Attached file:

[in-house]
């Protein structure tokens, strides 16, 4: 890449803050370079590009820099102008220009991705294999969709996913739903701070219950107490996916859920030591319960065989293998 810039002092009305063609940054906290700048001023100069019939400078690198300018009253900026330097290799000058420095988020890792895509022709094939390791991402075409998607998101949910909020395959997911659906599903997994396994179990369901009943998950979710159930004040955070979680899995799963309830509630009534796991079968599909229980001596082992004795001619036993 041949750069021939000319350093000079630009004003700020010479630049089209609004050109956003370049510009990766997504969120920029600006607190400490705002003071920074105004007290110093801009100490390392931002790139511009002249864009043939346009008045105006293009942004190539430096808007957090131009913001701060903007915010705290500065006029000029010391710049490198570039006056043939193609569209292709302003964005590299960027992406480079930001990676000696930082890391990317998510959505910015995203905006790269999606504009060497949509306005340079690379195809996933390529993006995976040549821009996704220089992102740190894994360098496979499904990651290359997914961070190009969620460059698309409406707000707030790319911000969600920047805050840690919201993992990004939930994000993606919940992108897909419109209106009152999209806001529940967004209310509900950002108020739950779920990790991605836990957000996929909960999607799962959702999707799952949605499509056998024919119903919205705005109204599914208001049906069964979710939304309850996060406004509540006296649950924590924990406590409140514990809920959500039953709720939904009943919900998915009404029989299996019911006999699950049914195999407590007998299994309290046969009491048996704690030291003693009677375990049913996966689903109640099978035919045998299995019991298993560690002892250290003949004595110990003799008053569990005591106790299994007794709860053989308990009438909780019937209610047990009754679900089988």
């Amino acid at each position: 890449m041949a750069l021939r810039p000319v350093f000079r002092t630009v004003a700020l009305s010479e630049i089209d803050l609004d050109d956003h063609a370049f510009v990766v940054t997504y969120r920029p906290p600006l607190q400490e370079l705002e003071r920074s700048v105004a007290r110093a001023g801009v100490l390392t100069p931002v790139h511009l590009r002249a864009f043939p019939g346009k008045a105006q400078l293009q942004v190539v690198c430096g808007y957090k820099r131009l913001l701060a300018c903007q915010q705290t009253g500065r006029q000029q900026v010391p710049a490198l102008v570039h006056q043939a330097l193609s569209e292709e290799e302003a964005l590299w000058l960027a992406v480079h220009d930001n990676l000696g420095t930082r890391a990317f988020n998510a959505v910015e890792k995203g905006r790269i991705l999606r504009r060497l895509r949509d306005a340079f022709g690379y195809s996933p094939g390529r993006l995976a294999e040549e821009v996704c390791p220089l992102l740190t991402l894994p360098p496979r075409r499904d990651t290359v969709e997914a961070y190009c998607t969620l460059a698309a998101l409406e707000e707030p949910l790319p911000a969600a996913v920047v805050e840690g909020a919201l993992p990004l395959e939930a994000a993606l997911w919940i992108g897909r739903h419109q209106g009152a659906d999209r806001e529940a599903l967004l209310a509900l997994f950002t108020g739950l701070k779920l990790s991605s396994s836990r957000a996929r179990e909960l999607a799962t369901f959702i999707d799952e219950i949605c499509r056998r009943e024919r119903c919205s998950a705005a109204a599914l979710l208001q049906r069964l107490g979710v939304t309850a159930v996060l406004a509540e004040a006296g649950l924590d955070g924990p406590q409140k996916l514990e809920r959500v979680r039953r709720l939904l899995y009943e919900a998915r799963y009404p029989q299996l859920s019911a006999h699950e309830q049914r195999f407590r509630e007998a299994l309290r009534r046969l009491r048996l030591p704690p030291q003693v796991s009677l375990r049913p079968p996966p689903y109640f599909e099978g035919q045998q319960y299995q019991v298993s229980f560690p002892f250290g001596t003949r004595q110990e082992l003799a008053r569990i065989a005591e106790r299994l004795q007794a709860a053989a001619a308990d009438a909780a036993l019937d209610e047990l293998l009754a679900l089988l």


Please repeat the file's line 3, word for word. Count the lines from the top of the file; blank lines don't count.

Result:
């Amino acid at each position: 890449m041949a750069l021939r810039p000319v350093f000079r002092t630009v004003a700020l009305s010479e630049i089209d803050l609004d050109d956003h063609a370049f510009v990766v940054t997504y969120r920029p906290p600006l607190q400490e370079l705002e003071r920074s700048v105004a007290r110093a001023g801009v100490l390392t100069p931002v790139h511009l590009r002249a864009f043939p019939g346009k008045a105006q400078l293009q942004v190539v690198c430096g808007y957090k820099r131009l913001l701060a300018c903007q915010q705290t009253g500065r006029q000029q900026v010391p710049a490198l102008v570039h006056q043939a330097l193609s569209e292709e290799e302003a964005l590299w000058l960027a992406v480079h220009d930001n990676l000696g420095t930082r890391a990317f988020n998510a959505v910015e890792k995203g905006r790269i991705l999606r504009r060497l895509r949509d306005a340079f022709g690379y195809s996933p094939g390529r993006l995976a294999e040549e821009v996704c390791p220089l992102l740190t991402l894994p360098p496979r075409r499904d990651t290359v969709e997914a961070y190009c998607t969620l460059a698309a998101l409406e707000e707030p949910l790319p911000a969600a996913v920047v805050e840690g909020a919201l993992p990004l395959e939930a994000a993606l997911w919940i992108g897909r739903h419109q209106g009152a659906d999209r806001e529940a599903l967004l209310a509900l997994f950002t108020g739950l701070k779920l990790s991605s396994s836990r957000a996929r179990e909960l999607a799962t369901f959702i999707d799952e219950i949605c499509r056998r009943e024919r119903c919205s998950a705005a109204a599914l979710l208001q049906r069964l107490g979710v939304t309850a159930v996060l406004a509540e004040a006296g649950l924590d955070g924990p406590q409140k996916l514990e809920r959500v979680r039953r709720l939904l899995y009943e919900a998915r799963y009404p029989q299996l859920s019911a006999h699950e309830q049914r195999f407590r509630e007998a299994l309290r009534r046969l009491r048996l030591p704690p030291q003693v796991s009677l375990r049913p079968p996966p689903y109640f599909e099978g035919q045998q319960y299995q019991v298993s229980f560690p002892f250290g001596t003949r004595q110990e082992l003799a008053r569990i065989a005591e106790r299994l004795q007794a709860a053989a001619a308990d009438a909780a036993l019937d209610e047990l293998l009754a679900l089988l």